Most of the conversations about the Detroit Lions these days pretty much follow the same template. The team is much improved, but the secondary will be their Achilles heel.
At practice this week, I took a closer look at the secondary to see if the concern is warranted.
While I believe the secondary has improved over the previous year, breakdowns in coverage were frequent.
Today, I will review the cornerback position, and will look at the safety position at a future date.
The Lions currently list 10 cornerbacks on their roster. Looking at the strengths and weaknesses of each will give a better idea as to what to expect from then in the 2010 season.
Aaron Berry is 22 years old, 5'11", 180 lbs, and experience wise, a rookie.
I don’t know who measured Berry at 5’11" but that can’t be right. He is much shorter than that. Berry, a three-year starter at Pitt, signed with the Lions as an undrafted free agent.
What he lacks in height Berry makes up for with his speed, quickness, and aggression.
At his pro day, Berry was timed in the high 4.3s in the 40. That is one of the fastest times among the cornerbacks.
While fast, Berry’s lack of size is a concern. He can be out-muscled by stronger receivers. He will also have trouble with tall receivers who can easily shield him from the ball.
Berry’s chances of making the roster took a hit when he recently injured his hamstring. He has been held out of practice since he first injured it on Friday. He is currently listed as day-to-day.
Injured or not, Berry’s chances of making the roster were slim at best. His lack of size is a real concern in the pass happy NFC North. If forced into action, he would be most effective playing over the slot receiver.
Prediction: He is a candidate for the practice squad.
Dre Bly is 33 years old, 5'10", 188 lbs, with 12 years of experience.
Dre Bly was a late free agent acquisition by the Lions. This is his second tour of duty with the team.
Lion fans that are expecting the Dre Bly circa 2003 are going to be disappointed. At 33 years old, Bly is considered old for the position he plays.
While never blessed with blazing speed, Bly still has enough quickness and speed to be an effective cornerback. Technically, his ability to flip his hips to turn and run with receivers is his best asset.
Bly’s game, however, is not based on being technically sound. He is a gambler who will give up a big play now and then but will get his share of interceptions.
Bly has been practicing as the nickelback. He has looked pretty good in camp. Recently he started practicing with the second unit but that could be more of a product of injuries and not as an indication of future plans.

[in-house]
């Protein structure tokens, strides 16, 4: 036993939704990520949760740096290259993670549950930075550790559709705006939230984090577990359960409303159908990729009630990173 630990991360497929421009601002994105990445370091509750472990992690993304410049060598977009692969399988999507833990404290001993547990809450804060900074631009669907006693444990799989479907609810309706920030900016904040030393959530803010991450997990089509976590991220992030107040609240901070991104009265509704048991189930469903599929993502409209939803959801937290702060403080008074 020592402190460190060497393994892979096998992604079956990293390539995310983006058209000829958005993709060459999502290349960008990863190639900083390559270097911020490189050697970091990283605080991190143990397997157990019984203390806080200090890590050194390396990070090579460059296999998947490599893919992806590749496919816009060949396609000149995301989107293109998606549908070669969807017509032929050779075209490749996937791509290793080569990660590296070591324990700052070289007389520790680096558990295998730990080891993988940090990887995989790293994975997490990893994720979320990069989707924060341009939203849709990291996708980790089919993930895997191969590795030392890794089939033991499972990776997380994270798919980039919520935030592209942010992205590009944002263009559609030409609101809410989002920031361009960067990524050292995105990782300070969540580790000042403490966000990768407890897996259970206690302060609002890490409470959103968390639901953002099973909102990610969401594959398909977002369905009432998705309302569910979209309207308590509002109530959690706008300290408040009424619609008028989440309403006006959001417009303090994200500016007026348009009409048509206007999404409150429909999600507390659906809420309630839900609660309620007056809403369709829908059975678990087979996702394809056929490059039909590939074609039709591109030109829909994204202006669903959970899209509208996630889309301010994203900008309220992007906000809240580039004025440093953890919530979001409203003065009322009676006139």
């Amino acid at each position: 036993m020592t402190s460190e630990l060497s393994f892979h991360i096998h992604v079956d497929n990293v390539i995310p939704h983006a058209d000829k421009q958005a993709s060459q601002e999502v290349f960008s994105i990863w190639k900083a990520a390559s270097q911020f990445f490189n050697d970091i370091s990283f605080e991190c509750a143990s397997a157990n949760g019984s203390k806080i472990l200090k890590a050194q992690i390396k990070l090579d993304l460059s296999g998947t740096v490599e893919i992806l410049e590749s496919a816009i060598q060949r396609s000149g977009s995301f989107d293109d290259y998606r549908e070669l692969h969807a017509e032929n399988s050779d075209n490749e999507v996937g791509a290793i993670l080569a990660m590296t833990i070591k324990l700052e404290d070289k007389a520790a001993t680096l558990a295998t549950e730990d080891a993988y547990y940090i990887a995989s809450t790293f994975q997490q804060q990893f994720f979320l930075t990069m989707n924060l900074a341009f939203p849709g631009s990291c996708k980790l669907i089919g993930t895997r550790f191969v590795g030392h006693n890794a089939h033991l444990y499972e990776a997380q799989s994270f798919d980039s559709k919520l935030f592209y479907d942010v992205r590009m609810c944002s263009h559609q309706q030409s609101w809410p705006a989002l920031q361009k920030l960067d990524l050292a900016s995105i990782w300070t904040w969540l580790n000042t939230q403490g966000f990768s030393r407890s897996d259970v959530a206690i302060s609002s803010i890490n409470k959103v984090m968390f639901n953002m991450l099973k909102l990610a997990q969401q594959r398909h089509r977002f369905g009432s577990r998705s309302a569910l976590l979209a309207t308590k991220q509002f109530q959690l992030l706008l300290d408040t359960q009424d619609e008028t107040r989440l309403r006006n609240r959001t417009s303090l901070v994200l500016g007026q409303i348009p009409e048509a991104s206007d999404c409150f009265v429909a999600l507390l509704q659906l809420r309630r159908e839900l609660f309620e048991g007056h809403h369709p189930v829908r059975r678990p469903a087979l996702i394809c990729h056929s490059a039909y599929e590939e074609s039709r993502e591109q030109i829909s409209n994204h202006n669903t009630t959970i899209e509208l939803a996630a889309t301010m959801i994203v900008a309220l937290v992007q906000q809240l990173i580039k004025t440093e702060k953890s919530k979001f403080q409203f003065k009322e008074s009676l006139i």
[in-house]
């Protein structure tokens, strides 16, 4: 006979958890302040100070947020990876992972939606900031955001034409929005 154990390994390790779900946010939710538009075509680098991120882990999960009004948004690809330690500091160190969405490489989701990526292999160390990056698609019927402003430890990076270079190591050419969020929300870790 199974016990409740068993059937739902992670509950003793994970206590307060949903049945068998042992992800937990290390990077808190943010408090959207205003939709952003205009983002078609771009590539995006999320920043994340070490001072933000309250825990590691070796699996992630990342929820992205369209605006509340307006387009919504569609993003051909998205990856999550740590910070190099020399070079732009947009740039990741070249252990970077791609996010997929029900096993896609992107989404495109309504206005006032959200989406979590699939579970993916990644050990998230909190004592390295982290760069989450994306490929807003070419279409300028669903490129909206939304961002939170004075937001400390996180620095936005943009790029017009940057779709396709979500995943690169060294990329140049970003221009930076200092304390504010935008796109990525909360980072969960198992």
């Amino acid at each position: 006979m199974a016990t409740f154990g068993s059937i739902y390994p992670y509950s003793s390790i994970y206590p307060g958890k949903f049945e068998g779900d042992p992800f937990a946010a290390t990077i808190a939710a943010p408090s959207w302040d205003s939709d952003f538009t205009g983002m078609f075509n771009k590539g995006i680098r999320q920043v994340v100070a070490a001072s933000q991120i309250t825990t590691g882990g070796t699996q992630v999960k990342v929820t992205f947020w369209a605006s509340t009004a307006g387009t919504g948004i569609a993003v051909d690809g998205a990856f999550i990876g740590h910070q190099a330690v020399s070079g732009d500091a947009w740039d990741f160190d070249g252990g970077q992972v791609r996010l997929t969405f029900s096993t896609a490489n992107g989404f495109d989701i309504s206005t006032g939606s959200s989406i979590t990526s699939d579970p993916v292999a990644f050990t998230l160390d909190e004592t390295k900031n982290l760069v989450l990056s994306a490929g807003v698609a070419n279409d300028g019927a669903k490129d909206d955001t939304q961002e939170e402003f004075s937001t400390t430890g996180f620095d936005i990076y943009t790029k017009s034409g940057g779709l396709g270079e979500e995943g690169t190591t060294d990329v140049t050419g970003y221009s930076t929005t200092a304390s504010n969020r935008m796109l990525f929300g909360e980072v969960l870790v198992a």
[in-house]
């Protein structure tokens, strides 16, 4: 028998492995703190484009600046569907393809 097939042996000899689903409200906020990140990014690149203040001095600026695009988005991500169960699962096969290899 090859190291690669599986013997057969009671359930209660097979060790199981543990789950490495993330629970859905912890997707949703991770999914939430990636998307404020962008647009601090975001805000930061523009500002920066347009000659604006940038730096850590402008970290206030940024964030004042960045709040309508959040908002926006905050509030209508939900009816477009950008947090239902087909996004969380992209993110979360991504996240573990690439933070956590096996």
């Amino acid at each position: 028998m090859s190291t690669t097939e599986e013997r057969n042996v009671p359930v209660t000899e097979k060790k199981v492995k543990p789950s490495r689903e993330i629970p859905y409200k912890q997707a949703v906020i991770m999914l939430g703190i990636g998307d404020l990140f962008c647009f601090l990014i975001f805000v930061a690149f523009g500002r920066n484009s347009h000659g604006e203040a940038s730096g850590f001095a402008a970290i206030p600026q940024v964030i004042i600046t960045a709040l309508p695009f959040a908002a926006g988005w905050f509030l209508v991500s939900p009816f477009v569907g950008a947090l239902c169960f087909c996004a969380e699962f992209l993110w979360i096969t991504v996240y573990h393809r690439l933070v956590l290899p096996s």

Prediction: Bly will be the nickelback unless the starters flounder.
Jonathan Hefney is 25 Years old, 5'9", 185 lbs, with one year of experience.
Jonathan Hefney was signed the day after the 2009 season ended. He is versatile and played both safety and cornerback in the CFL in 2009. This is his first year in the NFL.
Hefney lacks the ideal size and speed to be a top-notch cornerback. Coming out of college, he was timed at 4.53 in the 40. The Lions list him as a cornerback, but during OTAs he played a lot of strong safety.
With his lack of top end speed, Hefney’s future in the NFL has to be at safety.
Prediction: Incomplete. I have not seen him play enough to make a judgment. I will watch for him in the preseason and update his status when I have a better grasp on it.
25 years old, 5'11", 178 lbs, with four years of experience.
He has spent most of the preseason with the unenviable task of playing opposite Calvin Johnson. While that makes for a long summer, Johnson will be the most talented receiver he covers all year.
Physically, Houston is very gifted. He has all the skills to be a top corner. Even when he gets beat, his makeup ability gives him a chance to get back into the play.
Houston’s issues are mental. He has trouble recognizing plays. He is vulnerable to double moves and will guess wrong when trying to jump a route.
Recently, word surfaced that Houston was demoted to second string. This was a temporary demotion that resulted from a mental lapse while getting badly beat by Johnson. It was by no means an indication of how he has performed so far in training camp.